Cabbage vendors, butter markets and the 100-year-old woman from Kerry
A vast collection of vintage Irish postcards – to be auctioned next month – paints a picture of a long-forgotten Ireland
Cabbage vendors: a postcard included in one of the biggest collections of vintage Irish postcards dating mostly from 1905-1920
Are you a deltiologist? No, it doesn’t mean membership of a weird cult or refer to the latest fad diet. The little-used word is used to describe a collector of postcards. Deltiology is one of the most popular fields of collecting and a widely-practised hobby worldwide – rivalled only by philately (stamps) and numismatics (coins and banknotes).
Postcards were hugely popular during the golden era of the postal service – the late 19th and early 20th century when there were several deliveries of mail daily in the major cities and towns.
The cards were used to communicate a brief message or simply to convey greetings and were, essentially, the Victorian equivalent of texts, Tweets and Instagrams.
Some postcards were blank on both sides (the front for the name and address of the recipient and the stamp, with the back of the card used to write a short message) but picture postcards were far more popular (with the back divided: the right-hand side for the name, address and stamp, and the left-hand side for the message).
Cards were illustrated with every conceivable image – famous people, grand buildings, town and cityscapes, natural wonders and sometimes “news” events .
Some were erotic, others humorous and some a combination of both, particularly the hugely popular “saucy seaside” British postcards.
Until the end of the 20th century postcards were a staple feature of domestic and foreign holidays – whether a “John Hinde” image of turf-collecting children in the west of Ireland or a flamenco dancer on the Costa del Sol. But the sending of postcards – like the use of surface mail generally – has declined with the exponential increase in mobile phone usage.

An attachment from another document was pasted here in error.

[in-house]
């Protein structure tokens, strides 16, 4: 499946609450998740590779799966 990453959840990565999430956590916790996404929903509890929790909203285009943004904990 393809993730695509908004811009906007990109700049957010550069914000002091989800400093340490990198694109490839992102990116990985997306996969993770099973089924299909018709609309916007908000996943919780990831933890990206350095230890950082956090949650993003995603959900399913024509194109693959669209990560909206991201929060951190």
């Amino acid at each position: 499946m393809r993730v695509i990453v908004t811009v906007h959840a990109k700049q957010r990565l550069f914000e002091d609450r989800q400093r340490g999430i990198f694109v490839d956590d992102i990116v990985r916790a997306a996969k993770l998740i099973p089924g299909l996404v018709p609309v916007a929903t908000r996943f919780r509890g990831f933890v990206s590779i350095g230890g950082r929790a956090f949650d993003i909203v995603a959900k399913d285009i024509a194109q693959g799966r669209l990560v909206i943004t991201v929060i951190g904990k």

Postcard albums can still be found in many Irish houses and often turn up in specialist auctions, antiques and rare book fairs and car-boot sales.
Collecting vintage postcards is an inexpensive hobby (cards often sell for as little as 50c or €1) and most collectors are motivated by pleasure not investment potential. As in all fields of collecting there are exceptions, and cards with particular historical resonance – cards, for example, depicting Titanic can sell for hundreds of euro. Those (incredibly rare) surviving cards posted at Queenstown (Cobh) during the ship’s final stop-over are worth many thousands of euro.
For collectors of postcards the choice is vast as countless millions of cards were produced. Most collectors choose a relatively manageable category – like, say, a single Irish county.
But even then the range of subjects is enormous as almost every town, village, building, monument and street was at some point the subject of a picture postcard. Collecting cards from a large county such as Cork or Donegal can involve a collection of thousands of cards and take a lifetime of collecting.
One of the biggest collections of vintage Irish postcards ever assembled – some 9,000 picture postcards mostly dating from 1905-1920 – has been consigned to Whyte’s auction of collectibles which takes place in Dublin next month.
The collection involves topographical scenes of Ireland, and there are cards from every one of the 32 counties.
Auctioneer Ian Whyte said the collection would be broken into lots and “the average price per card is between €3 and €5 but some cards are worth up to €40 each”.
Mr Whyte said images of “scenes that have changed radically in the past 100 years” were especially sought-after, as well as cards showing small villages, shop-fronts and modes of transport. He said “given Irish people’s strong affiliation to their native county, many people tend to only collect cards from their own county”.
The auction will enable existing collectors to fill gaps in their collections and may attract a new generation of budding deltiologists.
The auction will take place in the Freemasons Hall on Saturday, June 13th. see whytes.ie